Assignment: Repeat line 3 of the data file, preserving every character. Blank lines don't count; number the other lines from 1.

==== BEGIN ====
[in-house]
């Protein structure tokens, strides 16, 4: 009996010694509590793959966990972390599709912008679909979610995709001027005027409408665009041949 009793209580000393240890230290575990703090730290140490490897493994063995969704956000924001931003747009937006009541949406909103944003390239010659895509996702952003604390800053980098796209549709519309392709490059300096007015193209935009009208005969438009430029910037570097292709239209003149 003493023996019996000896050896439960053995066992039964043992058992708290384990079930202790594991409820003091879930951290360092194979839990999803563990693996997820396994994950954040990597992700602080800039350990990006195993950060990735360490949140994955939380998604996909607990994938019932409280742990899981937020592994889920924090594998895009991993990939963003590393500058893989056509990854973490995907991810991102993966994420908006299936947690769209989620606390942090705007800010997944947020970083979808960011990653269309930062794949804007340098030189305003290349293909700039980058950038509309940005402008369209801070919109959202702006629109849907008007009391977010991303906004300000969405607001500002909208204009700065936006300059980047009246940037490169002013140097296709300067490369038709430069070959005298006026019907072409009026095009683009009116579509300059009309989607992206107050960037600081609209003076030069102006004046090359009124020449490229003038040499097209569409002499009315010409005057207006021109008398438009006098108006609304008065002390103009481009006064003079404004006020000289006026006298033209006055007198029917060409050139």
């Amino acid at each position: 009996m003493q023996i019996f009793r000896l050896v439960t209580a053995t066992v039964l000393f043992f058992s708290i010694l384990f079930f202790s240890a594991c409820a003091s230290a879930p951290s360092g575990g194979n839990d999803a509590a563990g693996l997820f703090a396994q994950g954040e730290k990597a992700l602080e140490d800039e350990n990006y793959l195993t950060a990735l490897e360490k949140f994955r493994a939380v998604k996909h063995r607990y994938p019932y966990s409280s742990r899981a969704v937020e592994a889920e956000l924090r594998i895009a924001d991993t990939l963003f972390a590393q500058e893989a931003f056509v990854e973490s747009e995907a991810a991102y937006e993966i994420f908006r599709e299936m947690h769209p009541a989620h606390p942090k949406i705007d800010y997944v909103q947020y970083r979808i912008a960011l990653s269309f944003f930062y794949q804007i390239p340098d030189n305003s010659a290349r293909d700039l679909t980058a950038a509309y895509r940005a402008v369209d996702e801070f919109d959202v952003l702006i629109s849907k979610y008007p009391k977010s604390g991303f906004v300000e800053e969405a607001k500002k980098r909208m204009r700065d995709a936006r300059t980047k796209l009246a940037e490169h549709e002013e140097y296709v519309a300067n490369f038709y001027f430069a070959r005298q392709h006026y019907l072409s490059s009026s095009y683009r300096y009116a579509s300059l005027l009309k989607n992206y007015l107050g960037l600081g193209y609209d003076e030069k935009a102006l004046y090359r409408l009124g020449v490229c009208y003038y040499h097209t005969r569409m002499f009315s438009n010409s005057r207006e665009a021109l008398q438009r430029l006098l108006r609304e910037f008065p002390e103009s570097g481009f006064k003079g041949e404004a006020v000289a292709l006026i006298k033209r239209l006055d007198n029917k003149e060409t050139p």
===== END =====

């Amino acid at each position: 009996m003493q023996i019996f009793r000896l050896v439960t209580a053995t066992v039964l000393f043992f058992s708290i010694l384990f079930f202790s240890a594991c409820a003091s230290a879930p951290s360092g575990g194979n839990d999803a509590a563990g693996l997820f703090a396994q994950g954040e730290k990597a992700l602080e140490d800039e350990n990006y793959l195993t950060a990735l490897e360490k949140f994955r493994a939380v998604k996909h063995r607990y994938p019932y966990s409280s742990r899981a969704v937020e592994a889920e956000l924090r594998i895009a924001d991993t990939l963003f972390a590393q500058e893989a931003f056509v990854e973490s747009e995907a991810a991102y937006e993966i994420f908006r599709e299936m947690h769209p009541a989620h606390p942090k949406i705007d800010y997944v909103q947020y970083r979808i912008a960011l990653s269309f944003f930062y794949q804007i390239p340098d030189n305003s010659a290349r293909d700039l679909t980058a950038a509309y895509r940005a402008v369209d996702e801070f919109d959202v952003l702006i629109s849907k979610y008007p009391k977010s604390g991303f906004v300000e800053e969405a607001k500002k980098r909208m204009r700065d995709a936006r300059t980047k796209l009246a940037e490169h549709e002013e140097y296709v519309a300067n490369f038709y001027f430069a070959r005298q392709h006026y019907l072409s490059s009026s095009y683009r300096y009116a579509s300059l005027l009309k989607n992206y007015l107050g960037l600081g193209y609209d003076e030069k935009a102006l004046y090359r409408l009124g020449v490229c009208y003038y040499h097209t005969r569409m002499f009315s438009n010409s005057r207006e665009a021109l008398q438009r430029l006098l108006r609304e910037f008065p002390e103009s570097g481009f006064k003079g041949e404004a006020v000289a292709l006026i006298k033209r239209l006055d007198n029917k003149e060409t050139p």